KLM briefly suspends flights to Tanzania
Air France-KLM briefly suspended flights to Tanzania in late January, citing claims of civil unrest in the country. The airline resumed flights three days later, and issued an official apology to the government of Tanzania.

It may be coincidental that shortly before the airline’s suspension of flights, the US Embassy in Dar es Salaam warned that “Terrorist groups could attack with little or no warning targeting hotels, embassies, restaurants, malls and markets, police stations, mosques and other frequented places by Westerners.” KLM itself made no public reference to the Embassy’s warning. The Tanzania Police Force assured the public that the country was safe.

While the suspension was in force, Tanzania’s Ministry of Information, Communication and Information Technology issued a statement noting “with great concern the false claims being spread by some foreign institutions and companies that there is civil unrest in Tanzania.” They dismissed the KLM claims as “baseless, alarmist, unfounded, inconsiderate and insensitive”.

“Our agencies remain vigilant to ensure the safety and protection of individuals and their property…. we are cooperating with our partner states to interdict any security threat,” the statement said.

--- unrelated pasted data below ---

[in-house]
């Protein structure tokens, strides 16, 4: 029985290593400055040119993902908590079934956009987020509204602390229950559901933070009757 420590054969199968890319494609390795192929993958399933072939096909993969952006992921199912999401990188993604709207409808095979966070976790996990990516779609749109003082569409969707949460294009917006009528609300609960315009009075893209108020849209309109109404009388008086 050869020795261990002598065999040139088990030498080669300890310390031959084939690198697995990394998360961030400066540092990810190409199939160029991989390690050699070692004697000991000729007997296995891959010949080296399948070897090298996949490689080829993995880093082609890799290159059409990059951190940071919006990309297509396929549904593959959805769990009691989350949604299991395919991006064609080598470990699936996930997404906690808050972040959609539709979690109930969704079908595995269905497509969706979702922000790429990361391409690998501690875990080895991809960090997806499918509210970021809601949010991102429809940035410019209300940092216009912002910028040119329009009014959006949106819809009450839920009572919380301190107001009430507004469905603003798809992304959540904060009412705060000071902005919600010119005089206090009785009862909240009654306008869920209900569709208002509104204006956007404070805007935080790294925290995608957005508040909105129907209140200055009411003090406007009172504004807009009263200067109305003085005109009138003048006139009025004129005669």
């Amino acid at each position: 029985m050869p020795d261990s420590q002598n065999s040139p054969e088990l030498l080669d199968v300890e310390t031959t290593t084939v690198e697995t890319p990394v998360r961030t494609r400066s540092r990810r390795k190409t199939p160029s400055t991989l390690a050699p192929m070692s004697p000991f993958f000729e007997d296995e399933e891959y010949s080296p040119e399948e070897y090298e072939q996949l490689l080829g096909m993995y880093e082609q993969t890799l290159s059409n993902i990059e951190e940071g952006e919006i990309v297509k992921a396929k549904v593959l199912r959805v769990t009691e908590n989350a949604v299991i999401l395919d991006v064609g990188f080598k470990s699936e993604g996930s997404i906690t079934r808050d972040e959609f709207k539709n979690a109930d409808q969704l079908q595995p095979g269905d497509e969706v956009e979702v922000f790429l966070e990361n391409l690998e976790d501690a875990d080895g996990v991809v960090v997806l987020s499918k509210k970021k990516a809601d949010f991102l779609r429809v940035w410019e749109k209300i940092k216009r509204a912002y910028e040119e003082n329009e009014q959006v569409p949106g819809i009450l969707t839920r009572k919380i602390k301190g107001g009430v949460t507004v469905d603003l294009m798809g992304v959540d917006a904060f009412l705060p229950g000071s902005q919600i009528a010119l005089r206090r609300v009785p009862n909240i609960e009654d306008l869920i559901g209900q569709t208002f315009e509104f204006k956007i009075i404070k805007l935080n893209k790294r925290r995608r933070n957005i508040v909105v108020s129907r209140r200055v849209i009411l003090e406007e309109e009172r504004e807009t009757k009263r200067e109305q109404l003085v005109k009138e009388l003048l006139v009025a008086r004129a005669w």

After the issue was resolved, the Minister Prof Makame Mbarawa thanked and appreciated all those aviation stakeholders who had disregarded the “unfounded and baseless” claims and continued with their operations.

Uber draws criticism

The ride-sharing service, Uber, has drawn criticism for its “ruthless practices” in its control of drivers across Africa, including Tanzania. According to Global Information Society Watch (GISWatch), in the decade since Uber’s launch on the continent, the vision of the inclusion and empowerment of African workers in a new, flexible, egalitarian world of work has not materialised. Instead, African labour has been commodified within new digital value chains, which funnel much of the value to northern corporations.